Volunteer Power News Number 33
Author: Thomas W. McKee
"Volunteer Power News" Monthly Newsletter
© 2005 Advantage Point Systems Publishing
A warm welcome to all volunteer managersthose of you who recruit, motivate and mobilize volunteer workers.
In this Issue:
Tom McKee Workshop in Sacramento, California
DOVIA (Directors of Volunteers in Agencies) in Sacramento is sponsoring the following Northern California Workshop:
Date: February 9, 2006 from 8:30 to Noon
This hands-on workshop will cover the following topics:
Registration will be from 8:30-9:00am, and the training from 9am-12pm. Snacks and beverages will be provided
To register contact Darby Flynn firstname.lastname@example.org or call (916) 567-3100 (x106)
Choosing Board Members for the Volunteer Organization
I received this e-mail last month. It prompted not only my response, but I recognized that I didn’t have enough information about boards on my website, so I want to take care of this concern.
The Follow Up: Position Driven vs. Person Driven – One of the Most Important Factors
There are two types of recruiting:
I am a firm believer in position-driven recruiting and used this method for ten years when I was the director of a 3000 member non-profit organization. We had six board members who each served on the board for three years. Each board member functioned as the chair of a significant area of responsibility (i.e. development, finances, education, recruitment, membership services, or board chair). One advantage of six board members is that each year our nominating committee had to replace only two new board members to work in a very specific capacity. Before you react to such a small board, many of you do the same thing. You have a huge board (30—60 people) divided into about six committees. And your six committee chairpersons makeup your executive committee. I did the same thing, but we called the executive committee the official board and then recruited and managed almost 1000 volunteers that served on committees and action teams (but they were not board members).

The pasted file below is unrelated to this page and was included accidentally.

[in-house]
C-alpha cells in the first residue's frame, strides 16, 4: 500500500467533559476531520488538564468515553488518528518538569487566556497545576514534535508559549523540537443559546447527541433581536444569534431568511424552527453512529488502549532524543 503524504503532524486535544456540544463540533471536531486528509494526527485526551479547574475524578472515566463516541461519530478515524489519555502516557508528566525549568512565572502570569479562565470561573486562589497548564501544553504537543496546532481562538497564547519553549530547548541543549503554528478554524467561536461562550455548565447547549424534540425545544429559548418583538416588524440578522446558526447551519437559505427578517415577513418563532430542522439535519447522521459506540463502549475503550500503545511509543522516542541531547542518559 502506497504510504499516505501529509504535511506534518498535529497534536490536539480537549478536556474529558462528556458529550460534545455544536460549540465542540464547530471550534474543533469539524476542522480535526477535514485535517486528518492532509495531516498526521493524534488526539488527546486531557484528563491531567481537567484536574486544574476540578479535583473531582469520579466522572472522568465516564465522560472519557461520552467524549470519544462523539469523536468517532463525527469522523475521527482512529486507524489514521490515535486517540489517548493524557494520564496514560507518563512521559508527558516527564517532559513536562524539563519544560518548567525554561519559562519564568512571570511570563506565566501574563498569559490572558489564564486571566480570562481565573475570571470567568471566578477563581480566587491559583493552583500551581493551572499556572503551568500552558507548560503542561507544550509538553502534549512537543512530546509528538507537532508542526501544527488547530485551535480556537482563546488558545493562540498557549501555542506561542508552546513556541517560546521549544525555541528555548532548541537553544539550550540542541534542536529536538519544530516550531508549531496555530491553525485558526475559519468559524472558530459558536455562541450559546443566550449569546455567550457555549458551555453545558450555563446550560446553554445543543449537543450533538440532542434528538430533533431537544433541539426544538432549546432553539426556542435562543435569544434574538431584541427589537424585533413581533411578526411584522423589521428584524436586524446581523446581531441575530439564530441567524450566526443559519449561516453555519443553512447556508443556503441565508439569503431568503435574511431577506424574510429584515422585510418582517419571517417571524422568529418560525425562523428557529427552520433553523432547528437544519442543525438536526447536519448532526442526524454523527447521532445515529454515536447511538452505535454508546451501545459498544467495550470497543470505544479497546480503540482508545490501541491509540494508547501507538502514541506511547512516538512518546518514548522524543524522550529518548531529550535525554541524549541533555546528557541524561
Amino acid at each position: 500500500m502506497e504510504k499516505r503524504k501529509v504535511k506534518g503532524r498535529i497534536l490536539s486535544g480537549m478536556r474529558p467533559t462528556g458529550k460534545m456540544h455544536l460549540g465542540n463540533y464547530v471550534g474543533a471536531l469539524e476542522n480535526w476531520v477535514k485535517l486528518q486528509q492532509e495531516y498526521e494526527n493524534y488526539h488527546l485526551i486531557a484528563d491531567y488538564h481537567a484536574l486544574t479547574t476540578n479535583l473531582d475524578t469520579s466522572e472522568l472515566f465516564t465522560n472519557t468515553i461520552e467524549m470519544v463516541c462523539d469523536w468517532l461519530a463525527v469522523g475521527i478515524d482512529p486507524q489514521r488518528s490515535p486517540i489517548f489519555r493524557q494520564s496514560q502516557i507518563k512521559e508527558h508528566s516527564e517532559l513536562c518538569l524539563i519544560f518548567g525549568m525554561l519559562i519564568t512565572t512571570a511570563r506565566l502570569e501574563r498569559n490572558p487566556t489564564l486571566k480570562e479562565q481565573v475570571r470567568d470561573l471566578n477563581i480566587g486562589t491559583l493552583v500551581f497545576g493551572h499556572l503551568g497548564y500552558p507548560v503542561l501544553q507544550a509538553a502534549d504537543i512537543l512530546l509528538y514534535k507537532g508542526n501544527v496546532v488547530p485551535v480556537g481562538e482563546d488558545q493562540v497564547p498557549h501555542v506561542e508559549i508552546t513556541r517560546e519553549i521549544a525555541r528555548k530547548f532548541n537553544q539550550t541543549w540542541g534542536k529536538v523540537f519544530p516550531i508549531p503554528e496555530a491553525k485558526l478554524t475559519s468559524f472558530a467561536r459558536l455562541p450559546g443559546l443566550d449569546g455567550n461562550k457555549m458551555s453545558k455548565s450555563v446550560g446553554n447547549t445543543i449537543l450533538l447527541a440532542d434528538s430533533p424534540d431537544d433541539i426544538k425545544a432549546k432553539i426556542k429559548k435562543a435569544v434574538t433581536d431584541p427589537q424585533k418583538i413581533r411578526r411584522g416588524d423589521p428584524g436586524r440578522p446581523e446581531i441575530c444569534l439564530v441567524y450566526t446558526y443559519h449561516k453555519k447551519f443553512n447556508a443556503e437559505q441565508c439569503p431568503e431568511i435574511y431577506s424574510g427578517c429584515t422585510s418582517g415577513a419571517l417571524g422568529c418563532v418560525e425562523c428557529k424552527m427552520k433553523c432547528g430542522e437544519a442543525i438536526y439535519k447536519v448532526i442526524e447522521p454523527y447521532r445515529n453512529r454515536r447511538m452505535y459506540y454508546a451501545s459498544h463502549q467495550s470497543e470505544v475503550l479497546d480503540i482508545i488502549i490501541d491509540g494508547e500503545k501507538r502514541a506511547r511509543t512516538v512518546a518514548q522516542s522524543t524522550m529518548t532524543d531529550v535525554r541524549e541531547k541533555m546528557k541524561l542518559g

People-driven recruiting is based on the need to find a certain number of people to fill a board, committee or action team. A friend of mine was asked to be on the governing board of a graduate school. He was honored and considered the position. He joined the board, but became very frustrated because at the first meeting he was asked to serve on the development committee (raising money), and he felt that he had no expertise in fulfilling that position. He resigned before his term was up due to frustration.
I had quite the opposite experience. I was recruited to serve on the academic affairs committee of a graduate school. I was given a position charter, a list of roles and responsibilities, and was told that the chair of that committee was going off the board in a year; they were looking for someone to replace her in that position, and I was being considered. I accepted. Oh, and by the way, I was asked to raise money—all board members are. But raising money was part of the project charter.
Do you see the difference? My experience was position driven—not people driven. I knew what was expected of me, the position excited me, and I felt that I had some expertise to fulfill that position. My friend’s role on his board was not position driven. He was frustrated by not being able to use his expertise on the board. My role on the academic committee was exciting as I worked with the academic dean in establishing academic policy and considering changes in academic philosophy. I loved my role on the board and put in hours of volunteer time.
The same is true of association boards and committees. Most people who join associations are busy professionals who are trying to balance multiple responsibilities. We lose dynamic and effective board and committee members if we don’t recruit these people for the position that excites them.
Recruiting board members was always one of my top priorities. I spent significant time working with the nominating committee to come up with prospects, and then I always took a prospective board member out to breakfast or lunch to present the position charter and talk about our mission, the position and what my expectations were. When I followed this procedure, I found that my acceptance and retention rate was 100%.
Jeanne H. Bradner is an author and specialists on board development. She is the author of The Board Member's Guide. She suggests the following in meeting with a potential board member:
For more information about recruiting board members, check out the following articles and book excerpts on the topic:
We get letters
Next Month: No Money, No Mission. Asking volunteers for money.
Tom McKee is a leading volunteer management speaker, trainer and consultant. You can reach Tom at (916) 987-0359 or e-mail him at email@example.com. Other articles and free resources are available at www.volunteerpower.com.
For more articles by Thomas McKee, visit the Articles section on our website.
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